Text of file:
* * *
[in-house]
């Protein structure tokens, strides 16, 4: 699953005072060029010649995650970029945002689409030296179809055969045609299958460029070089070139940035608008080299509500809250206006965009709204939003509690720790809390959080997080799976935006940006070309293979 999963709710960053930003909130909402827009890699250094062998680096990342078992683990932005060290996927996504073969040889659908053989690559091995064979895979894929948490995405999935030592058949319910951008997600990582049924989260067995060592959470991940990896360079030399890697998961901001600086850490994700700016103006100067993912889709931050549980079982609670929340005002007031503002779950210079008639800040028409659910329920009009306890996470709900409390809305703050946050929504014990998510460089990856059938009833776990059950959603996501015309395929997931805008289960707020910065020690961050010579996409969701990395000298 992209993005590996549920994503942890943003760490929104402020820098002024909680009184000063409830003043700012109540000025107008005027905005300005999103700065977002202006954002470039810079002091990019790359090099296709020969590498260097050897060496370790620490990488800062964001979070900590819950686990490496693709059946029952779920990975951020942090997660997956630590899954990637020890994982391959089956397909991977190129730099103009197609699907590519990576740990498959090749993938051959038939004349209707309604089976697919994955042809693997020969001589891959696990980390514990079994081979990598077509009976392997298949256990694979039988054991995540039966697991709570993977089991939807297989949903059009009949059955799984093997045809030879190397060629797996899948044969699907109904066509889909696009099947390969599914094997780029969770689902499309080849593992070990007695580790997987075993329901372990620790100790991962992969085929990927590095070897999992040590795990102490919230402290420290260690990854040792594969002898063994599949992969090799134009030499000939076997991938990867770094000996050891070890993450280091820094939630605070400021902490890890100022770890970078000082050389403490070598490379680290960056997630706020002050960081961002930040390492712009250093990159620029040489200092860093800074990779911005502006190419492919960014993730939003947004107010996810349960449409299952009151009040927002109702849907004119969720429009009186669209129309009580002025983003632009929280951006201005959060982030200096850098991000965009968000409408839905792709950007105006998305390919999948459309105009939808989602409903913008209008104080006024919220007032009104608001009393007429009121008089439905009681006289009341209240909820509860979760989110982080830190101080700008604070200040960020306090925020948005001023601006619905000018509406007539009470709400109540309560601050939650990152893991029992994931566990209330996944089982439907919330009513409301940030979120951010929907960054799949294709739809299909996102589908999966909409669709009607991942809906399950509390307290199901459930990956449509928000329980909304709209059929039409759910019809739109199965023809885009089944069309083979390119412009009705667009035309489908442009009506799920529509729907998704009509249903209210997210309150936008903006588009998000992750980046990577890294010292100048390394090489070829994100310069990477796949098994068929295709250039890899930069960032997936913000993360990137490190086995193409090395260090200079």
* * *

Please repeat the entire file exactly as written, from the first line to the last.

[in-house]
């Protein structure tokens, strides 16, 4: 699953005072060029010649995650970029945002689409030296179809055969045609299958460029070089070139940035608008080299509500809250206006965009709204939003509690720790809390959080997080799976935006940006070309293979 999963709710960053930003909130909402827009890699250094062998680096990342078992683990932005060290996927996504073969040889659908053989690559091995064979895979894929948490995405999935030592058949319910951008997600990582049924989260067995060592959470991940990896360079030399890697998961901001600086850490994700700016103006100067993912889709931050549980079982609670929340005002007031503002779950210079008639800040028409659910329920009009306890996470709900409390809305703050946050929504014990998510460089990856059938009833776990059950959603996501015309395929997931805008289960707020910065020690961050010579996409969701990395000298 992209993005590996549920994503942890943003760490929104402020820098002024909680009184000063409830003043700012109540000025107008005027905005300005999103700065977002202006954002470039810079002091990019790359090099296709020969590498260097050897060496370790620490990488800062964001979070900590819950686990490496693709059946029952779920990975951020942090997660997956630590899954990637020890994982391959089956397909991977190129730099103009197609699907590519990576740990498959090749993938051959038939004349209707309604089976697919994955042809693997020969001589891959696990980390514990079994081979990598077509009976392997298949256990694979039988054991995540039966697991709570993977089991939807297989949903059009009949059955799984093997045809030879190397060629797996899948044969699907109904066509889909696009099947390969599914094997780029969770689902499309080849593992070990007695580790997987075993329901372990620790100790991962992969085929990927590095070897999992040590795990102490919230402290420290260690990854040792594969002898063994599949992969090799134009030499000939076997991938990867770094000996050891070890993450280091820094939630605070400021902490890890100022770890970078000082050389403490070598490379680290960056997630706020002050960081961002930040390492712009250093990159620029040489200092860093800074990779911005502006190419492919960014993730939003947004107010996810349960449409299952009151009040927002109702849907004119969720429009009186669209129309009580002025983003632009929280951006201005959060982030200096850098991000965009968000409408839905792709950007105006998305390919999948459309105009939808989602409903913008209008104080006024919220007032009104608001009393007429009121008089439905009681006289009341209240909820509860979760989110982080830190101080700008604070200040960020306090925020948005001023601006619905000018509406007539009470709400109540309560601050939650990152893991029992994931566990209330996944089982439907919330009513409301940030979120951010929907960054799949294709739809299909996102589908999966909409669709009607991942809906399950509390307290199901459930990956449509928000329980909304709209059929039409759910019809739109199965023809885009089944069309083979390119412009009705667009035309489908442009009506799920529509729907998704009509249903209210997210309150936008903006588009998000992750980046990577890294010292100048390394090489070829994100310069990477796949098994068929295709250039890899930069960032997936913000993360990137490190086995193409090395260090200079």